30

It could definitely be seen as rude, I think it is. At the very least it's incredibly intrusive. It seems reminiscent of just asking them "are you going to keep it?" If you're close enough friends to share such details they would have told you their intentions before now anyway.

But, you know your friends & your relationship best. If you regularly exchange personal questions (especially about relationships & sex) then maybe you're close enough to ask anything, and this question is fine. If you're not that close, and if you're concerned it could be a rude question, then it probably is, don't ask.

  • If it was planned, they'll probably tell you themselves (they've been dreaming about it for so long or something similar).

  • If it was unplanned, I don't see why they'd want to tell you. They could even be embarrassed about it or think you'll look down on them, and you'll just make them feel bad by asking.

If you have some (perhaps unhealthy?) need and absolutely must know, you could use some Sherlock Holmes style Holmesian deduction and ask some common baby questions you'll probably be talking about anyway, like if they've got all the baby stuff they'll need picked out or if they need any (especially if you have old stuff to give them), if they have a baby room planned, if you can plan a baby shower, etc. If they'll be first-time parents, and if they live somewhere without kids or schools/parks then asking if they'll be moving to a kid-friendly neighbourhood (or kid-safe, away from busy roads) is appropriate (children are prohibited in many condominiums so they may be forced to move). If nothing's ready or even considered you'll have your answer while still being helpful and polite.

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    I disagree with the note about 'baby stuff' etc. A lot of things are unnecessary and a separate room is not required until the baby is much older. Actually, it's better if the newborn shares the room with the parents. – user1261710 Aug 21 '17 at 13:16
  • What if the couple, or one of them is a close friend? – luchonacho Aug 21 '17 at 13:30
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    I think @user1261710 provides a good comment. If you are not supposed to know about whether a bay was planned, why to encircle them so that to make them indirectly reveal that information in the first place? That seems even worst than directly asking the question. It's almost like manipulation. – luchonacho Aug 21 '17 at 13:42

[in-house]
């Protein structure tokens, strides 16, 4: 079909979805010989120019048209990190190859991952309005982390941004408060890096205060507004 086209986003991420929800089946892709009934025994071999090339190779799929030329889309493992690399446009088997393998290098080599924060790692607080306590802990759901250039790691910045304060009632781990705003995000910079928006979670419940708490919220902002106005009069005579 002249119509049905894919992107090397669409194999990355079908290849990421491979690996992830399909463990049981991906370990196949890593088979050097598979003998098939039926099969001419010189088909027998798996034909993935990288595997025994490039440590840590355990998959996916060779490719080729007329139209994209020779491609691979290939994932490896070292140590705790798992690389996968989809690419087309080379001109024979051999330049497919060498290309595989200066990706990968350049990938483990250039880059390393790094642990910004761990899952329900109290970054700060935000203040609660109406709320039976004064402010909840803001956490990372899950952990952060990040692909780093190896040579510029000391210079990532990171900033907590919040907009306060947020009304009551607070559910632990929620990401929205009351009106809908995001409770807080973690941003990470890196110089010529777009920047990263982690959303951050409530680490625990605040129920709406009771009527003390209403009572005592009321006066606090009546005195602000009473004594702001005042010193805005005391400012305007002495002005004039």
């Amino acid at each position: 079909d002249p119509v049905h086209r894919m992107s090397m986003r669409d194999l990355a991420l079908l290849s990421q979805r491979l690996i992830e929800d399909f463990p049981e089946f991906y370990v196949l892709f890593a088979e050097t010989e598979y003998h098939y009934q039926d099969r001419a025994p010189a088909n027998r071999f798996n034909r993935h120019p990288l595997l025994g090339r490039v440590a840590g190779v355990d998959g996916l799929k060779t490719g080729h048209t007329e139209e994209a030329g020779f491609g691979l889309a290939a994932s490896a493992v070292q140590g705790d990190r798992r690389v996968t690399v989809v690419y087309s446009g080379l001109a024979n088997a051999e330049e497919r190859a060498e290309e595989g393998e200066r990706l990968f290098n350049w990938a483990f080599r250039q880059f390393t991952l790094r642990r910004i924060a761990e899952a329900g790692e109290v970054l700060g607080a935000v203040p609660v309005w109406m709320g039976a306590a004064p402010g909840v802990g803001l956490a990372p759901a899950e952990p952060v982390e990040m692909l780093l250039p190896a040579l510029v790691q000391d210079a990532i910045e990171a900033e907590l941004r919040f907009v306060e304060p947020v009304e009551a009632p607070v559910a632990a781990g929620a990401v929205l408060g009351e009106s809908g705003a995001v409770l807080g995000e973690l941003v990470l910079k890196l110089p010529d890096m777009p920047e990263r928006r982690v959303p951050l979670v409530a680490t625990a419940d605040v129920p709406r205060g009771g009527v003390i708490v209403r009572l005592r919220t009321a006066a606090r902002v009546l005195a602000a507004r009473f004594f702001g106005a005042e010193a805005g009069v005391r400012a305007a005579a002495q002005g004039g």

• @user1261710 That's true, not much is needed, but it's commonly done and shouldn't be seen as rude or unusual to ask about baby stuff & what's ready and what isn't. Even asking if they'll move somewhere with "good schools" or they don't need to could show long-term baby plans coming to fruition. – Xen2050 Aug 21 '17 at 13:42
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    @Xen2050: Small talk that's not actually small talk but an attempt to get the other person to disclose something they don't want to is rude and hostile. If you don't get this, you need to stop talking and try to learn something from this SE site. – R.. Aug 22 '17 at 13:25
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It's generally rude, but I'd make exceptions for someone who I am very close to who has talked in depth with me about family planning. But both of these have to be true for the exception to work.

For instance, a sister firmly in the camp of "Two is plenty for us, I can't imagine having more," announces she's pregnant soon after you hear that for the tenth time. In that case, I'd ask "Did you change your minds, or was it a surprise?" Same for someone who had been vociferously against having children. Even in these cases, I would only ask for someone I'm very close to, and who has talked enough about their family planning that I know their (previous) plans.

But for friends or family who had simply not told me what their plans were for having children or had only mentioned them rarely, I'd stick to a "Congratulations!", "Boy or girl?", and "When are you due?"

8

Before asking whether the pregnancy was planned, you might examine what's driving your curiosity and how the answer may affect your relationship.

  • If planned, would you feel betrayed that you didn't know beforehand? Does it make you question the strength/intimacy of your friendship that they didn't tell you as soon as they decided to have a child? Do you feel you should've been consulted?
  • If unplanned, would you accept and support their decision to continue the pregnancy? Will you feel the need to inform them of your opinion (praising or criticising)? Do you think your opinion of them and their relationship will be affected?
  • Does the thought of your friends becoming parents scare you? Are you dreading their changing priorities?

  • Are you genuinely happy and want to be supportive, or are you looking for an opportunity to express your unsolicited opinion on the matter?